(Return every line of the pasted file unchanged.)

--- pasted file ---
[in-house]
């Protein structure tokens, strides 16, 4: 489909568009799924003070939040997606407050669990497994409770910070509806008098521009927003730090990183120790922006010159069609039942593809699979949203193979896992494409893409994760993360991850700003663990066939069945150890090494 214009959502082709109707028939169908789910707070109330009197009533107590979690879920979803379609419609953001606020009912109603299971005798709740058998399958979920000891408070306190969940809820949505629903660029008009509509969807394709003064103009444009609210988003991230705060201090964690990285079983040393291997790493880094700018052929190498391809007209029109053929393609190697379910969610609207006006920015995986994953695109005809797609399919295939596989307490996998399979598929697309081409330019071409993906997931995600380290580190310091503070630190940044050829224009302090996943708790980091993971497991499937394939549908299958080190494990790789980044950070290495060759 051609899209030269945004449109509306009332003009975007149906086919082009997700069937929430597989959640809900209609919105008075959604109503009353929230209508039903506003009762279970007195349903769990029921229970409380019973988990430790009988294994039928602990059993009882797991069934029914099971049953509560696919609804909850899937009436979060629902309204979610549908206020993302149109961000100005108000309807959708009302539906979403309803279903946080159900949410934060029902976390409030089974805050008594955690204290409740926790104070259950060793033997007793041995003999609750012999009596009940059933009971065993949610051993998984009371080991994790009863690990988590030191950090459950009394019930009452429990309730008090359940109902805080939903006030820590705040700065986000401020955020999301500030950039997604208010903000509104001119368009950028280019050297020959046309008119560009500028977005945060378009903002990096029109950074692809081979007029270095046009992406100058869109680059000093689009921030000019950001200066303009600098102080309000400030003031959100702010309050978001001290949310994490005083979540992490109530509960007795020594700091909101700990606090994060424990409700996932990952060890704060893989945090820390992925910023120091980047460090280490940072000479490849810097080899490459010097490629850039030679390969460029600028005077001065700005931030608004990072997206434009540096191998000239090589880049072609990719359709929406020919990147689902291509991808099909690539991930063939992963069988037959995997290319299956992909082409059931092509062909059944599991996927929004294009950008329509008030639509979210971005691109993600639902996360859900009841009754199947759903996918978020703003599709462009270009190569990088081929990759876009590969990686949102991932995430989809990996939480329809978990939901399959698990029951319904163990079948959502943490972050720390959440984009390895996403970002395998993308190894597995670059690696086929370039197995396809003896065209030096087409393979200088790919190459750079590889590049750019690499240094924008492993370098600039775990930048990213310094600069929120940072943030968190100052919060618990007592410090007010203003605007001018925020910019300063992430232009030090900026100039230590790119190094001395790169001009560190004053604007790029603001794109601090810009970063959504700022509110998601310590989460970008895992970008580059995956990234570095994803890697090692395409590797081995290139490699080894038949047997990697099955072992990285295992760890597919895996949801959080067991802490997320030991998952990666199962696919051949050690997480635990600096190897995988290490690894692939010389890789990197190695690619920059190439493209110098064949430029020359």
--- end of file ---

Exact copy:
[in-house]
């Protein structure tokens, strides 16, 4: 489909568009799924003070939040997606407050669990497994409770910070509806008098521009927003730090990183120790922006010159069609039942593809699979949203193979896992494409893409994760993360991850700003663990066939069945150890090494 214009959502082709109707028939169908789910707070109330009197009533107590979690879920979803379609419609953001606020009912109603299971005798709740058998399958979920000891408070306190969940809820949505629903660029008009509509969807394709003064103009444009609210988003991230705060201090964690990285079983040393291997790493880094700018052929190498391809007209029109053929393609190697379910969610609207006006920015995986994953695109005809797609399919295939596989307490996998399979598929697309081409330019071409993906997931995600380290580190310091503070630190940044050829224009302090996943708790980091993971497991499937394939549908299958080190494990790789980044950070290495060759 051609899209030269945004449109509306009332003009975007149906086919082009997700069937929430597989959640809900209609919105008075959604109503009353929230209508039903506003009762279970007195349903769990029921229970409380019973988990430790009988294994039928602990059993009882797991069934029914099971049953509560696919609804909850899937009436979060629902309204979610549908206020993302149109961000100005108000309807959708009302539906979403309803279903946080159900949410934060029902976390409030089974805050008594955690204290409740926790104070259950060793033997007793041995003999609750012999009596009940059933009971065993949610051993998984009371080991994790009863690990988590030191950090459950009394019930009452429990309730008090359940109902805080939903006030820590705040700065986000401020955020999301500030950039997604208010903000509104001119368009950028280019050297020959046309008119560009500028977005945060378009903002990096029109950074692809081979007029270095046009992406100058869109680059000093689009921030000019950001200066303009600098102080309000400030003031959100702010309050978001001290949310994490005083979540992490109530509960007795020594700091909101700990606090994060424990409700996932990952060890704060893989945090820390992925910023120091980047460090280490940072000479490849810097080899490459010097490629850039030679390969460029600028005077001065700005931030608004990072997206434009540096191998000239090589880049072609990719359709929406020919990147689902291509991808099909690539991930063939992963069988037959995997290319299956992909082409059931092509062909059944599991996927929004294009950008329509008030639509979210971005691109993600639902996360859900009841009754199947759903996918978020703003599709462009270009190569990088081929990759876009590969990686949102991932995430989809990996939480329809978990939901399959698990029951319904163990079948959502943490972050720390959440984009390895996403970002395998993308190894597995670059690696086929370039197995396809003896065209030096087409393979200088790919190459750079590889590049750019690499240094924008492993370098600039775990930048990213310094600069929120940072943030968190100052919060618990007592410090007010203003605007001018925020910019300063992430232009030090900026100039230590790119190094001395790169001009560190004053604007790029603001794109601090810009970063959504700022509110998601310590989460970008895992970008580059995956990234570095994803890697090692395409590797081995290139490699080894038949047997990697099955072992990285295992760890597919895996949801959080067991802490997320030991998952990666199962696919051949050690997480635990600096190897995988290490690894692939010389890789990197190695690619920059190439493209110098064949430029020359």